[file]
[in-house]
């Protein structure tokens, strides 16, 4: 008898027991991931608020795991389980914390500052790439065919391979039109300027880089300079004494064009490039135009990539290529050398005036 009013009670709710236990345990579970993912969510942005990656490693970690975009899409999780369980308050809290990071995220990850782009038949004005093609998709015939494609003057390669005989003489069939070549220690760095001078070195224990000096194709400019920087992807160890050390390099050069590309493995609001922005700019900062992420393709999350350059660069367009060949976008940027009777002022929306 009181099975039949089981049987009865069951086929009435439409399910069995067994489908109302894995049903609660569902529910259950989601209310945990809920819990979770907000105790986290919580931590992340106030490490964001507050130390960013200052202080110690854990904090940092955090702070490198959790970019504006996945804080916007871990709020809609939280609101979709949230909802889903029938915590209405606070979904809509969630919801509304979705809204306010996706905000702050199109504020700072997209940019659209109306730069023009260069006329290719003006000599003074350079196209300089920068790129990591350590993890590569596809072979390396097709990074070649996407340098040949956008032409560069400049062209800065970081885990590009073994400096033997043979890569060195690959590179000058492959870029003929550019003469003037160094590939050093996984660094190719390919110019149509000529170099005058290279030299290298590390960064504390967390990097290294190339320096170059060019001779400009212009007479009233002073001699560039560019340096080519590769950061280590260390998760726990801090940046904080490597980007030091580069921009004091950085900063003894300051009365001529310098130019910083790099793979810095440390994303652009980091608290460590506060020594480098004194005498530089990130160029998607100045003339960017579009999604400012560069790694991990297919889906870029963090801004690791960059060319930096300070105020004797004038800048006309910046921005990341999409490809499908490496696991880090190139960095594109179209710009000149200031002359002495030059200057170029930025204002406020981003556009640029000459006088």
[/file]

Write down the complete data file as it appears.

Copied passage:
[in-house]
């Protein structure tokens, strides 16, 4: 008898027991991931608020795991389980914390500052790439065919391979039109300027880089300079004494064009490039135009990539290529050398005036 009013009670709710236990345990579970993912969510942005990656490693970690975009899409999780369980308050809290990071995220990850782009038949004005093609998709015939494609003057390669005989003489069939070549220690760095001078070195224990000096194709400019920087992807160890050390390099050069590309493995609001922005700019900062992420393709999350350059660069367009060949976008940027009777002022929306 009181099975039949089981049987009865069951086929009435439409399910069995067994489908109302894995049903609660569902529910259950989601209310945990809920819990979770907000105790986290919580931590992340106030490490964001507050130390960013200052202080110690854990904090940092955090702070490198959790970019504006996945804080916007871990709020809609939280609101979709949230909802889903029938915590209405606070979904809509969630919801509304979705809204306010996706905000702050199109504020700072997209940019659209109306730069023009260069006329290719003006000599003074350079196209300089920068790129990591350590993890590569596809072979390396097709990074070649996407340098040949956008032409560069400049062209800065970081885990590009073994400096033997043979890569060195690959590179000058492959870029003929550019003469003037160094590939050093996984660094190719390919110019149509000529170099005058290279030299290298590390960064504390967390990097290294190339320096170059060019001779400009212009007479009233002073001699560039560019340096080519590769950061280590260390998760726990801090940046904080490597980007030091580069921009004091950085900063003894300051009365001529310098130019910083790099793979810095440390994303652009980091608290460590506060020594480098004194005498530089990130160029998607100045003339960017579009999604400012560069790694991990297919889906870029963090801004690791960059060319930096300070105020004797004038800048006309910046921005990341999409490809499908490496696991880090190139960095594109179209710009000149200031002359002495030059200057170029930025204002406020981003556009640029000459006088």